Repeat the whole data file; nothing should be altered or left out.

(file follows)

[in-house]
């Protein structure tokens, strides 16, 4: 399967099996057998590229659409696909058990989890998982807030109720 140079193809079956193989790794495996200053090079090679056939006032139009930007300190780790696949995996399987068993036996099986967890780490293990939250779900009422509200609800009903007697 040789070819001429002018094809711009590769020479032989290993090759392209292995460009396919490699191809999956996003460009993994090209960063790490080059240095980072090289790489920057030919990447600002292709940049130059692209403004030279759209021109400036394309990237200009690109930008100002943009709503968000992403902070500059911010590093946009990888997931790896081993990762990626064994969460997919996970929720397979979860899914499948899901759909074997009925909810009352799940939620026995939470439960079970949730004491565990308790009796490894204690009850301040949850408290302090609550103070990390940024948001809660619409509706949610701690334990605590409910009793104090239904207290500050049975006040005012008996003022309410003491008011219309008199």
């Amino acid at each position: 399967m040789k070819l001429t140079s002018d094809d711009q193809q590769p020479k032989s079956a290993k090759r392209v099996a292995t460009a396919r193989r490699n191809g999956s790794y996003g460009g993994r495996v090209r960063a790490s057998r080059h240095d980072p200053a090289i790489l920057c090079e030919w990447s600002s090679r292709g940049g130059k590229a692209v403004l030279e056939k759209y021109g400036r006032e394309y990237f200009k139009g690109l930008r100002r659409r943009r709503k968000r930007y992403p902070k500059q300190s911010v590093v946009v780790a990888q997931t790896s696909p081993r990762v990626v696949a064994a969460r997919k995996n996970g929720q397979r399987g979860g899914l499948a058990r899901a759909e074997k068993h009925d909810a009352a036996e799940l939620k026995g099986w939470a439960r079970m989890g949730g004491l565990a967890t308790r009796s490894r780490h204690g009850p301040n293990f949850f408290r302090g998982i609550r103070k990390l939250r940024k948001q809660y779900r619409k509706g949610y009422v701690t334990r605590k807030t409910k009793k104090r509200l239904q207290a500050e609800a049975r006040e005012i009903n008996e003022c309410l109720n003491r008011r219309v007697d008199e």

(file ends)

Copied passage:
[in-house]
């Protein structure tokens, strides 16, 4: 399967099996057998590229659409696909058990989890998982807030109720 140079193809079956193989790794495996200053090079090679056939006032139009930007300190780790696949995996399987068993036996099986967890780490293990939250779900009422509200609800009903007697 040789070819001429002018094809711009590769020479032989290993090759392209292995460009396919490699191809999956996003460009993994090209960063790490080059240095980072090289790489920057030919990447600002292709940049130059692209403004030279759209021109400036394309990237200009690109930008100002943009709503968000992403902070500059911010590093946009990888997931790896081993990762990626064994969460997919996970929720397979979860899914499948899901759909074997009925909810009352799940939620026995939470439960079970949730004491565990308790009796490894204690009850301040949850408290302090609550103070990390940024948001809660619409509706949610701690334990605590409910009793104090239904207290500050049975006040005012008996003022309410003491008011219309008199």
């Amino acid at each position: 399967m040789k070819l001429t140079s002018d094809d711009q193809q590769p020479k032989s079956a290993k090759r392209v099996a292995t460009a396919r193989r490699n191809g999956s790794y996003g460009g993994r495996v090209r960063a790490s057998r080059h240095d980072p200053a090289i790489l920057c090079e030919w990447s600002s090679r292709g940049g130059k590229a692209v403004l030279e056939k759209y021109g400036r006032e394309y990237f200009k139009g690109l930008r100002r659409r943009r709503k968000r930007y992403p902070k500059q300190s911010v590093v946009v780790a990888q997931t790896s696909p081993r990762v990626v696949a064994a969460r997919k995996n996970g929720q397979r399987g979860g899914l499948a058990r899901a759909e074997k068993h009925d909810a009352a036996e799940l939620k026995g099986w939470a439960r079970m989890g949730g004491l565990a967890t308790r009796s490894r780490h204690g009850p301040n293990f949850f408290r302090g998982i609550r103070k990390l939250r940024k948001q809660y779900r619409k509706g949610y009422v701690t334990r605590k807030t409910k009793k104090r509200l239904q207290a500050e609800a049975r006040e005012i009903n008996e003022c309410l109720n003491r008011r219309v007697d008199e």